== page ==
In 1939 the Supreme Command of the Wehrmacht approved a plan (Fall Weiss) with details of future attack on Poland. In the plan, military brigades from Galicia played the role of a Fifth column, to attack and demoralize the Polish Army in the rear, if resistance from Polish troops were stronger than expected.[8] In early summer of 1939, Germans (Wilhelm Canaris, Erwin von Lahousen), with the support of activists from OUN (Richard Yary), created a Ukrainian Legion under command of Roman Sushko, that had training camps in Germany, Austria (St. Egyden am Steinfeld (de), Kirchhoff) and Slovakia. With the help of the Ukrainian Legion, German intelligence Abwehr planned, after the defeat of Poland, to create a pro-German Ukrainian state in Galicia and Volhynia. From intelligence reports, the USSR was aware of these plans and actively tried to counteract them in diplomatic negotiations. Finally, in the immediate diplomatic prelude to the Second World War, the Molotov-Ribbentrop pact was signed, which divided Poland roughly along the Curzon line. According to its terms, Germany had to scrap its original plan for the Ukrainian Legion. After September 17, 1939, all territory east of the San, Bug and Neman rivers, approximating the former territory of East Galicia, was occupied and annexed by the USSR. This territory was divided into four administrative districts (oblasts): Lviv, Stanislav, Drohobych and Ternopil (the latter including parts of Volhynia) of the Soviet Republic of Ukraine.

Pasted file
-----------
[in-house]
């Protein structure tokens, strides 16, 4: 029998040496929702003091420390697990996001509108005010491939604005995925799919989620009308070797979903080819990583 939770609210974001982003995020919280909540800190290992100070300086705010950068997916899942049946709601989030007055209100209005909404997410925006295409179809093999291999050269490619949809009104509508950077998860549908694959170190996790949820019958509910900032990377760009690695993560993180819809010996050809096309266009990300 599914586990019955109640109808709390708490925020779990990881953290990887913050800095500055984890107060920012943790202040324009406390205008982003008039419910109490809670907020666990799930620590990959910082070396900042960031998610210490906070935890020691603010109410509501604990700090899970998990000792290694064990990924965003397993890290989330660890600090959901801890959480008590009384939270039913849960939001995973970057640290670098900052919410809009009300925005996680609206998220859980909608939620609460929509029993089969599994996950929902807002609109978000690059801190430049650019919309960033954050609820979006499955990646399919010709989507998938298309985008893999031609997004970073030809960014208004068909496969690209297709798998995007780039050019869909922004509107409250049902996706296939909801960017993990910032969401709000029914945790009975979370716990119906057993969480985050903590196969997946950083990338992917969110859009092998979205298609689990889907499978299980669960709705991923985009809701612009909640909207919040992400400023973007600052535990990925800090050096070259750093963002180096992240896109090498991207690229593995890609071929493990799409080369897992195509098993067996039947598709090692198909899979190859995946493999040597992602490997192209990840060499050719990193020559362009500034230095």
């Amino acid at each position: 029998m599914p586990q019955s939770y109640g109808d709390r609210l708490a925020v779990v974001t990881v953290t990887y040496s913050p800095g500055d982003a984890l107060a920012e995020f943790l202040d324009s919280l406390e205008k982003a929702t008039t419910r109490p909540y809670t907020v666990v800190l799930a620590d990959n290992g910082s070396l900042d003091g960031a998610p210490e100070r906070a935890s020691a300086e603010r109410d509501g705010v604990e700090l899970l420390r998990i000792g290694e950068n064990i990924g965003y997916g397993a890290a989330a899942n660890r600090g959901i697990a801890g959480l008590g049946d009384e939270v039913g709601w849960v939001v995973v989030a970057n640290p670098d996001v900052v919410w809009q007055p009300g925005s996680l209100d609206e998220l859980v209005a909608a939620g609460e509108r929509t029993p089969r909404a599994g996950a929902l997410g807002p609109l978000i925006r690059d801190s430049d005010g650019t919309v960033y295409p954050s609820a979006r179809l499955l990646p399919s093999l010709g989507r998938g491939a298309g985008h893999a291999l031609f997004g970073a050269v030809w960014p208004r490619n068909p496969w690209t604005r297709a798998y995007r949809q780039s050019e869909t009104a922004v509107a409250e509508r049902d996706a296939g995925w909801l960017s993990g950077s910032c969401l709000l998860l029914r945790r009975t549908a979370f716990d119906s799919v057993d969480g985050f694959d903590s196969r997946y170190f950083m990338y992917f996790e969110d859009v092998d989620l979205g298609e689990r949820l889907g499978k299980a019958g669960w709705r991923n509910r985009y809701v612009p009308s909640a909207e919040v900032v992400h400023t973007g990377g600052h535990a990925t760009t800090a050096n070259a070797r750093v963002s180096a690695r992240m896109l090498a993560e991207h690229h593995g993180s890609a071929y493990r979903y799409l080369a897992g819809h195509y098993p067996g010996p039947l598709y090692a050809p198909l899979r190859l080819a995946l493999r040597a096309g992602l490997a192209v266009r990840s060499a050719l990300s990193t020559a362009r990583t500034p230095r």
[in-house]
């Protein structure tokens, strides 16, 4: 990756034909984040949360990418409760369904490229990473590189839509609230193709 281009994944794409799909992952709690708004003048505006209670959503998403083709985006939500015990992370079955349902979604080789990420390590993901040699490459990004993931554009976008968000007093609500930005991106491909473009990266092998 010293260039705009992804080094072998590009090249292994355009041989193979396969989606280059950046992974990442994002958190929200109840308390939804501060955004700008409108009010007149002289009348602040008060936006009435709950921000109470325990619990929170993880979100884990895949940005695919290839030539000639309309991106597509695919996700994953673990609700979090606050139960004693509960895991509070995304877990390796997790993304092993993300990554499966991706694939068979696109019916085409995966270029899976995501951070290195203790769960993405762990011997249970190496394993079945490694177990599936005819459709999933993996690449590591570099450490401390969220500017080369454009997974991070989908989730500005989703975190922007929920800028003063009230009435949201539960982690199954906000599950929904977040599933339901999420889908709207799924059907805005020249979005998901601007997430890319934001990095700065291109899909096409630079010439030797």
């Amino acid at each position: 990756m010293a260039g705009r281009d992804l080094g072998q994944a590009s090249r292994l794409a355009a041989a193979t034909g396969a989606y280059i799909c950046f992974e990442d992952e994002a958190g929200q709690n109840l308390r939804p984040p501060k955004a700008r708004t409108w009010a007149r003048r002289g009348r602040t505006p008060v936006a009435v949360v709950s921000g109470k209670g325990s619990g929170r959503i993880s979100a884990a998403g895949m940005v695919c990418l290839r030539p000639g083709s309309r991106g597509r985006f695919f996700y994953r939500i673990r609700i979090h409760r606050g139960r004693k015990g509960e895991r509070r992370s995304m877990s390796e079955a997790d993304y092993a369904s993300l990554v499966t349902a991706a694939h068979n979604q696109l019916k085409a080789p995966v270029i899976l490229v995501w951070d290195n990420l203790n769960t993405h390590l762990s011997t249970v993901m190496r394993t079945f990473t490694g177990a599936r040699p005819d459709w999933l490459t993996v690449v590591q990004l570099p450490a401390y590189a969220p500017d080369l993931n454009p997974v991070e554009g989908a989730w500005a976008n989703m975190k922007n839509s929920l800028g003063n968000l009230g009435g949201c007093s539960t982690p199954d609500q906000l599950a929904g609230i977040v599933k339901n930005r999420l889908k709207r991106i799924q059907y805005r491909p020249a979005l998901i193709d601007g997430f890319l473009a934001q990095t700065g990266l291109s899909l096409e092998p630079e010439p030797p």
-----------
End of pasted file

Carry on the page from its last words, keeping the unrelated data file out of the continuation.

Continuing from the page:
Jews who did not adopt Soviet citizenship were deported to Siberia and northeastern European Russia.[9]

In 1940–1941, the Soviet authorities conducted four mass deportations from the eastern part of the Second Polish Republic, inhabited by Ukrainians, Belarusians, Jews, Lithuanians, Russians, Germans, Czechs, and Armenians, along with Poles. Approximately 335,000 Polish citizens were deported to Siberia, Kazakhstan, and the north-east of European Russia, by the NKVD. According to general Vasily Khristoforov, the director of the FSB archives in Moscow, exactly 297,280 Polish citizens were deported in 1940.[10]

The total number of deportees from Western Ukraine was 198,536 people – it should be treated as the minimum of documented casualties:

  • February 1940 – 89,062 people (approximately 84.8% Poles, 13.8% Ukrainians, 1.4% Jews and others) deported to the north-east of European Russia, Siberia, and Kazakhstan;
  • April 1940 – 31,332 people (approximately 70.6% Poles, 25.0% Ukrainians, 3.0% Jews, 1.4% Russians, Germans, others) deported to Kazakhstan;